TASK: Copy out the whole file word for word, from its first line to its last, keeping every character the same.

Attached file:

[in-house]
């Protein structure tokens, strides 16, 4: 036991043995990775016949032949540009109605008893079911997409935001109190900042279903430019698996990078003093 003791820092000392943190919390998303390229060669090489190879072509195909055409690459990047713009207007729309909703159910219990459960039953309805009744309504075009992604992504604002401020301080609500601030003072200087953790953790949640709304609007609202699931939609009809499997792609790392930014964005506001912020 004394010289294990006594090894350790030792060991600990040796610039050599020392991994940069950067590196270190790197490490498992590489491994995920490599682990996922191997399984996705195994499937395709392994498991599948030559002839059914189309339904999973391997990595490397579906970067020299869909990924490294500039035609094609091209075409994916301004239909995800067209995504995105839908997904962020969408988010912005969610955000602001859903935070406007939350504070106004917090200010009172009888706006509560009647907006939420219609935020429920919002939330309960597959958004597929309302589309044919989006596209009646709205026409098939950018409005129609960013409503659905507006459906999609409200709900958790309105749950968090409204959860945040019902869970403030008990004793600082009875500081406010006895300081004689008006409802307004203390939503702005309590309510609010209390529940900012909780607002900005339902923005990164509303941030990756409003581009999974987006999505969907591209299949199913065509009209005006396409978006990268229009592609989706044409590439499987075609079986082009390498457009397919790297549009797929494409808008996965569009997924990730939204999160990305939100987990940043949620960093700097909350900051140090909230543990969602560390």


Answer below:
[in-house]
């Protein structure tokens, strides 16, 4: 036991043995990775016949032949540009109605008893079911997409935001109190900042279903430019698996990078003093 003791820092000392943190919390998303390229060669090489190879072509195909055409690459990047713009207007729309909703159910219990459960039953309805009744309504075009992604992504604002401020301080609500601030003072200087953790953790949640709304609007609202699931939609009809499997792609790392930014964005506001912020 004394010289294990006594090894350790030792060991600990040796610039050599020392991994940069950067590196270190790197490490498992590489491994995920490599682990996922191997399984996705195994499937395709392994498991599948030559002839059914189309339904999973391997990595490397579906970067020299869909990924490294500039035609094609091209075409994916301004239909995800067209995504995105839908997904962020969408988010912005969610955000602001859903935070406007939350504070106004917090200010009172009888706006509560009647907006939420219609935020429920919002939330309960597959958004597929309302589309044919989006596209009646709205026409098939950018409005129609960013409503659905507006459906999609409200709900958790309105749950968090409204959860945040019902869970403030008990004793600082009875500081406010006895300081004689008006409802307004203390939503702005309590309510609010209390529940900012909780607002900005339902923005990164509303941030990756409003581009999974987006999505969907591209299949199913065509009209005006396409978006990268229009592609989706044409590439499987075609079986082009390498457009397919790297549009797929494409808008996965569009997924990730939204999160990305939100987990940043949620960093700097909350900051140090909230543990969602560390």